By Tom Gill
When the global economy all but ground to a halt back in March, one of the apparent silver linings was the impact COVID-19 was having on the natural environment.
Cancelled air journeys and industrial shutdowns prompted predictions that the world’s carbon dioxide emissions could fall a whopping 30.6bn tonnes this year — an 8% reduction on 2019’s figures.
According to the International Energy Agency (IEA), such a drop would be the largest ever recorded in terms of tonnes of CO2, and some six-times greater than the drop experienced during the 2008 financial crisis.
For those in the dairy sector, who have faced a barrage of criticism in recent years for the amount of greenhouse gases cattle produce, the statistics prompted a degree of validation that livestock isn’t the problem critics claim it to be.
If lockdown had resulted in such staggering improvements in emissions, many asked, then surely this was proof that cattle have been wrongly painted as the world’s environmental bad guys, and the industry could go about its business with a clear conscience?
In some respects, this might be the truth: there’s no doubt livestock have been unfairly criticised for many of the GHG problems and the agriculture industry has been unfairly judged for not doing enough. Dairy production emissions equate to c. 1.9-2.1% of total livestock greenhouse gas emissions. Since 1990, dairy farmers have delivered a 24% reduction in emissions since 1990, while transport has only delivered 3%. This has primarily been achieved through improving energy efficiency and adopting renewables, optimising on farm productivity through herd health and welfare, and improving feed strategies and grassland management.
British farmers can and will play an important role in tackling climate change and many more are ready to play their part.
No room for business as usual
An emissions reduction of such speed and magnitude isn’t sustainable for the long-term, and as the IEA pointed out, a reduction caused by a pandemic is “absolutely nothing to cheer about”.
What’s particularly concerning though, is that the 8% cut in emissions is roughly the reduction we need each year if we’re to limit global warming to less than 1.5C above pre-industrial temperatures.
And what’s more worrying, is that the target laid out in the Paris Agreement would require similar reductions every year for the next decade.
Clearly, then, there’s no room for any business – in any sector – to be carrying on as usual if it’s going to take its responsibilities towards sustainability seriously. Businesses everywhere need to act fast — and that includes all those in the dairy sector.
Seeking sustainability solutions
So how does the dairy sector take even greater steps to reduce emissions and contribute to a more sustainable economy?
The answer lies in a multi-pronged approach, which takes into account all aspects of the production and supply chain, and makes measurable, worthwhile, and both short and long-term improvements.
From a production perspective, that means starting at the bottom by tracking and measuring what’s happening on your farm right now, because only by knowing your base point will you know which actions to take to drive improvements.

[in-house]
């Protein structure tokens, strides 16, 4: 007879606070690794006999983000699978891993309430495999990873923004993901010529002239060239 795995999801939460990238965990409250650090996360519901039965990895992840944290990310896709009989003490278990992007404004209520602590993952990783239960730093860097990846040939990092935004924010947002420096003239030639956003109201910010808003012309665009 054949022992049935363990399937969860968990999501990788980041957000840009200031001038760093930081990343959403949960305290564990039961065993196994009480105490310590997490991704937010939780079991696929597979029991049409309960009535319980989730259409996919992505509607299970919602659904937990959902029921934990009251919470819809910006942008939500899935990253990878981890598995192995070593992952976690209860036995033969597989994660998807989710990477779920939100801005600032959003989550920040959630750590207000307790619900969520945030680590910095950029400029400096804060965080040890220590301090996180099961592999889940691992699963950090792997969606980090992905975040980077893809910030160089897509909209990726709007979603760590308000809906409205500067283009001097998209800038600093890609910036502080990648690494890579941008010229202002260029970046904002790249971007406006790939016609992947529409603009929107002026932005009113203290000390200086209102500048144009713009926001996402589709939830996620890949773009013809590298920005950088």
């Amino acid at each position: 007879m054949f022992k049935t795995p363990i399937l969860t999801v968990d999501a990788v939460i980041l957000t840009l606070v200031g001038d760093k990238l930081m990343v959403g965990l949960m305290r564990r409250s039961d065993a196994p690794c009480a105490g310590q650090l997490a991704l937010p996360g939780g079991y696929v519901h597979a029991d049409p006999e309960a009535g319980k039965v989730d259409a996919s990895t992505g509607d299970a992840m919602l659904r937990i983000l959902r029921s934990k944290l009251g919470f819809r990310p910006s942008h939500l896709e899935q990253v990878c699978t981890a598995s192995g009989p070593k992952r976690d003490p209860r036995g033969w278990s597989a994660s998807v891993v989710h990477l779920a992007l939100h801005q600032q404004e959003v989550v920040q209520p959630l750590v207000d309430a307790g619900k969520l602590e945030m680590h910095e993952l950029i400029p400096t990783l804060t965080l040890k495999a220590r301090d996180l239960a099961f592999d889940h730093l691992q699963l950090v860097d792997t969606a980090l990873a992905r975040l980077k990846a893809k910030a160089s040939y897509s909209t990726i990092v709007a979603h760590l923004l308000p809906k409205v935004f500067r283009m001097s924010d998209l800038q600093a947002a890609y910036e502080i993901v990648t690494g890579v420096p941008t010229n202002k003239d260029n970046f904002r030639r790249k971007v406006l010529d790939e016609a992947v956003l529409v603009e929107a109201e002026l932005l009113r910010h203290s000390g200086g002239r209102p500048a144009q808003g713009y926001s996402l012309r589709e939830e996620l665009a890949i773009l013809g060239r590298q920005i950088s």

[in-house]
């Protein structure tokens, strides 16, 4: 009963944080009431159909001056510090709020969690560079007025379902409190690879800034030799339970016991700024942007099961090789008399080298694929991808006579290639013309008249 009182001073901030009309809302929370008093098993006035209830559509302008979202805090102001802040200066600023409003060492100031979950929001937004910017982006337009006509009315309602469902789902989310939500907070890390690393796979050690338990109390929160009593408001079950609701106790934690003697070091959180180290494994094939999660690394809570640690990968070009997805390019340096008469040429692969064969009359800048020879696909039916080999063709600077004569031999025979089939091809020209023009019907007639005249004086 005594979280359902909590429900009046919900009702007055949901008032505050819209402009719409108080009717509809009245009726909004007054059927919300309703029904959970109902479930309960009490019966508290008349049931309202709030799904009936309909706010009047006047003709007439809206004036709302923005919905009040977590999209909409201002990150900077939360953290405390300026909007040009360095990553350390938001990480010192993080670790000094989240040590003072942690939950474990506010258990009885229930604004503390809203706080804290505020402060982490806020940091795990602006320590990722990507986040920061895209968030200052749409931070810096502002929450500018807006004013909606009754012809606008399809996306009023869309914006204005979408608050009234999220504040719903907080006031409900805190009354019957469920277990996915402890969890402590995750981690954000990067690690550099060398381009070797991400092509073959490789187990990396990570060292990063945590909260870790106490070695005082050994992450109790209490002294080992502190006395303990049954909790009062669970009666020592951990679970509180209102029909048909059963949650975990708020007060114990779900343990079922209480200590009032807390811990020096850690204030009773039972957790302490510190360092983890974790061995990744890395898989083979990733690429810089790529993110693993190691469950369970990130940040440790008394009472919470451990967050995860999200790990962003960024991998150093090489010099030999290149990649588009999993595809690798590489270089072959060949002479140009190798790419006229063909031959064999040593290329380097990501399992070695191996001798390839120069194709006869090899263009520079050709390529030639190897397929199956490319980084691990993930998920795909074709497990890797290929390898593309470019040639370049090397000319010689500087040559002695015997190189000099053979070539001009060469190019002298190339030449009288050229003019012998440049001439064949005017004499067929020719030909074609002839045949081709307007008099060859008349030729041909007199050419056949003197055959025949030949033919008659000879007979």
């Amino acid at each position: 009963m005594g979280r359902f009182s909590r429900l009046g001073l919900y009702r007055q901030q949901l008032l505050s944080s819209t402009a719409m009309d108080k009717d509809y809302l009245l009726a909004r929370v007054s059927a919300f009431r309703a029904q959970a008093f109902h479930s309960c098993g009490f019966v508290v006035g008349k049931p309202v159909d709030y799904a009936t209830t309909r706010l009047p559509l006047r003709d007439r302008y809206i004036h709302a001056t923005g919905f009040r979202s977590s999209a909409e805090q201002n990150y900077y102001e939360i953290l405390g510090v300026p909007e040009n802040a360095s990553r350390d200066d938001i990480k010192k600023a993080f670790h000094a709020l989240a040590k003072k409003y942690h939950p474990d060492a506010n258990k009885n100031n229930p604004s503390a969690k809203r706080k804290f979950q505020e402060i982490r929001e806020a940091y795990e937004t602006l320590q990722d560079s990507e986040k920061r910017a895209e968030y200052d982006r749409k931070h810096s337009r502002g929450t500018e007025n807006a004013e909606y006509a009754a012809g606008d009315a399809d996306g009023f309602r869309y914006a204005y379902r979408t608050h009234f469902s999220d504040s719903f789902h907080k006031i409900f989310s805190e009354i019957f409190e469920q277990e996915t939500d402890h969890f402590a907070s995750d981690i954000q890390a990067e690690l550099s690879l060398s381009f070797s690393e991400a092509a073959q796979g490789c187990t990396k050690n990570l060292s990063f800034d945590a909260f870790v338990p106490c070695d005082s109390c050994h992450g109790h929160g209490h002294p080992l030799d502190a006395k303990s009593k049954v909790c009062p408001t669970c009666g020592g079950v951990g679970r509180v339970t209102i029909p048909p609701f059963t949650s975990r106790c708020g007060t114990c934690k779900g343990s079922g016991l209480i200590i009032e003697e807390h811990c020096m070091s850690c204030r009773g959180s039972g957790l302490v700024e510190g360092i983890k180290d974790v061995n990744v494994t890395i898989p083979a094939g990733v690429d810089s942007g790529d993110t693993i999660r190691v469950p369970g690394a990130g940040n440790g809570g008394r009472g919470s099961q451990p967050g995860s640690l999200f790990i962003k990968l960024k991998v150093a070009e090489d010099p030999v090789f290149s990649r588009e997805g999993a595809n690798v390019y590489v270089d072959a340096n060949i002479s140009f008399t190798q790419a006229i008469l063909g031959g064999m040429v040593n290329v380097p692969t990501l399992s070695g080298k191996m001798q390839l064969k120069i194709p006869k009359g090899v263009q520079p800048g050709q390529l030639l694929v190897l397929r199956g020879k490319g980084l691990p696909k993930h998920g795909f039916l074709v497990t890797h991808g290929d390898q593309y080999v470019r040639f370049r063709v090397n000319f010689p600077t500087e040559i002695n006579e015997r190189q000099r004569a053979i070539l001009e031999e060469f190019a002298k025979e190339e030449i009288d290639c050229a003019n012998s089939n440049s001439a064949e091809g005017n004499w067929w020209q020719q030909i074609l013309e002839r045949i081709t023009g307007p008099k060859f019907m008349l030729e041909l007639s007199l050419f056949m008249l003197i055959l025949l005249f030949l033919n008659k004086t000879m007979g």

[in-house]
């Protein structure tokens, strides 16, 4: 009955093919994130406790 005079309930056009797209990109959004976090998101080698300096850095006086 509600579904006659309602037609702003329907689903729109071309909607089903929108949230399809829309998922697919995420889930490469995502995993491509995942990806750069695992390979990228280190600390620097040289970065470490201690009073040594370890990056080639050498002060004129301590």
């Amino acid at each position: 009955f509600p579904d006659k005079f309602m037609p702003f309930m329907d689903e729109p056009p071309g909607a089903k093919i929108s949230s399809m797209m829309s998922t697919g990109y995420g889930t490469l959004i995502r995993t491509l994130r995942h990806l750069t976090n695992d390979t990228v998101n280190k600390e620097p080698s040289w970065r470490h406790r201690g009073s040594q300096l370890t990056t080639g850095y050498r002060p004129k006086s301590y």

If this seems daunting, or you don’t know where to start, it’s worth seeking out expert advice to help you measure your emissions baseline, and then identify areas where you could make changes.
It’s important to remember that depending on your business, some actions will be more impactful than others, while some might take longer to have a noticeable or meaningful effect.
Similarly, some measures might have different impacts on different businesses: there’s no silver bullet for everyone.
Don’t look at things in isolation
Genetics, feed efficiency, nitrogen management, the size of an animal (and therefore its feed requirement) and land management all have a critical impact on a dairy farm’s environmental footprint.
Looking at each of these aspects — and considering how you might improve them — is important. Talking to experts, benchmarking data and sharing ideas can all help.
Sequestering carbon is another important element when it comes to reducing a dairy business’ environmental impact, but again it’s something that requires measurement and consistent modelling to judge its success.
It’s not just about emissions
Regardless what your own herd’s day-to-day emissions, it’s important to remember that your farm is just a small part of a wider system; and that system also needs to be thought about critically.
For example, clearing rainforests for agriculture might be something that’s happening thousands of miles away from your business, but that doesn’t mean that it isn’t having an impact on your operation.
While there definitely needs to be some myth-busting done around the true impacts of soya and palm oil production, not all soya is created equal.
As responsible farmers, in the UK and wider Europe, we should be asking more questions about where our key raw materials come from, and look for alternative sources if we don’t get answers we’re happy with.
The next step
So, while the emissions drop during the pandemic might seem to have given the dairy sector a brief reprieve, the reality is we need to continue to focus on the long-term goals. Farmers can’t take their foot off the pedal.
As we’ve said before, if we’re serious about meaningful global change, and ensuring that agriculture is part of the solution, we need to all take responsibility and make changes now.
That means measuring and monitoring, identifying possible short-term and long-term improvements, asking questions about your business, and – where possible – collaborating with other players in the supply chain to help achieve your goals.